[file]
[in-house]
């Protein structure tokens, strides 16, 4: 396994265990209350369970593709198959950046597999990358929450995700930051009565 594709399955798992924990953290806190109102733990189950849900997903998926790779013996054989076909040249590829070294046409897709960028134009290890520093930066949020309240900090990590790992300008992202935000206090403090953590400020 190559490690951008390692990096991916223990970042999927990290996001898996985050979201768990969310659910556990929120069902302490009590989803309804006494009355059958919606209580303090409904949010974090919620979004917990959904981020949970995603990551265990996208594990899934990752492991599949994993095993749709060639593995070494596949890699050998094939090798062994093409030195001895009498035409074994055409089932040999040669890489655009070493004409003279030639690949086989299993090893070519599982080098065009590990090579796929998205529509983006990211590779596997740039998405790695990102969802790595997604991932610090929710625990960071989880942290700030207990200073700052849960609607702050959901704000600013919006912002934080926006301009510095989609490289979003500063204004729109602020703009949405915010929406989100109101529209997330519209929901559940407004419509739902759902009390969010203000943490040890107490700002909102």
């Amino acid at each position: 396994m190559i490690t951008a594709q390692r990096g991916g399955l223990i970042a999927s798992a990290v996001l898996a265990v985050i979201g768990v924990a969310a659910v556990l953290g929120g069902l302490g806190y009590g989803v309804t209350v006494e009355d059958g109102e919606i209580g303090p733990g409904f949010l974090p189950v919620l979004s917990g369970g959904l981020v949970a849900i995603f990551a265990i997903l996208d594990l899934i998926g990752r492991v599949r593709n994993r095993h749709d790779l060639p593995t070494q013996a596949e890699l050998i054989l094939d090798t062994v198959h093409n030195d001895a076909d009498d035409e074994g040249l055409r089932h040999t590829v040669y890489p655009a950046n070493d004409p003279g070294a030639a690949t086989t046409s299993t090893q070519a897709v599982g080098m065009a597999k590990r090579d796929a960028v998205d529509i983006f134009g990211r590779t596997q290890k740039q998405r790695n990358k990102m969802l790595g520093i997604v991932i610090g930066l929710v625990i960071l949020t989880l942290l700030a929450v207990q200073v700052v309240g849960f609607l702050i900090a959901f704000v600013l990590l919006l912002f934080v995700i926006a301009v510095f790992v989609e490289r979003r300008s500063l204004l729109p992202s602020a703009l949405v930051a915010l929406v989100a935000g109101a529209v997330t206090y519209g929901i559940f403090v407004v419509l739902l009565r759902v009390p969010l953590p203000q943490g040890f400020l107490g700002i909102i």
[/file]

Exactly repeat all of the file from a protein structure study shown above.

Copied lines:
[in-house]
């Protein structure tokens, strides 16, 4: 396994265990209350369970593709198959950046597999990358929450995700930051009565 594709399955798992924990953290806190109102733990189950849900997903998926790779013996054989076909040249590829070294046409897709960028134009290890520093930066949020309240900090990590790992300008992202935000206090403090953590400020 190559490690951008390692990096991916223990970042999927990290996001898996985050979201768990969310659910556990929120069902302490009590989803309804006494009355059958919606209580303090409904949010974090919620979004917990959904981020949970995603990551265990996208594990899934990752492991599949994993095993749709060639593995070494596949890699050998094939090798062994093409030195001895009498035409074994055409089932040999040669890489655009070493004409003279030639690949086989299993090893070519599982080098065009590990090579796929998205529509983006990211590779596997740039998405790695990102969802790595997604991932610090929710625990960071989880942290700030207990200073700052849960609607702050959901704000600013919006912002934080926006301009510095989609490289979003500063204004729109602020703009949405915010929406989100109101529209997330519209929901559940407004419509739902759902009390969010203000943490040890107490700002909102």
């Amino acid at each position: 396994m190559i490690t951008a594709q390692r990096g991916g399955l223990i970042a999927s798992a990290v996001l898996a265990v985050i979201g768990v924990a969310a659910v556990l953290g929120g069902l302490g806190y009590g989803v309804t209350v006494e009355d059958g109102e919606i209580g303090p733990g409904f949010l974090p189950v919620l979004s917990g369970g959904l981020v949970a849900i995603f990551a265990i997903l996208d594990l899934i998926g990752r492991v599949r593709n994993r095993h749709d790779l060639p593995t070494q013996a596949e890699l050998i054989l094939d090798t062994v198959h093409n030195d001895a076909d009498d035409e074994g040249l055409r089932h040999t590829v040669y890489p655009a950046n070493d004409p003279g070294a030639a690949t086989t046409s299993t090893q070519a897709v599982g080098m065009a597999k590990r090579d796929a960028v998205d529509i983006f134009g990211r590779t596997q290890k740039q998405r790695n990358k990102m969802l790595g520093i997604v991932i610090g930066l929710v625990i960071l949020t989880l942290l700030a929450v207990q200073v700052v309240g849960f609607l702050i900090a959901f704000v600013l990590l919006l912002f934080v995700i926006a301009v510095f790992v989609e490289r979003r300008s500063l204004l729109p992202s602020a703009l949405v930051a915010l929406v989100a935000g109101a529209v997330t206090y519209g929901i559940f403090v407004v419509l739902l009565r759902v009390p969010l953590p203000q943490g040890f400020l107490g700002i909102i």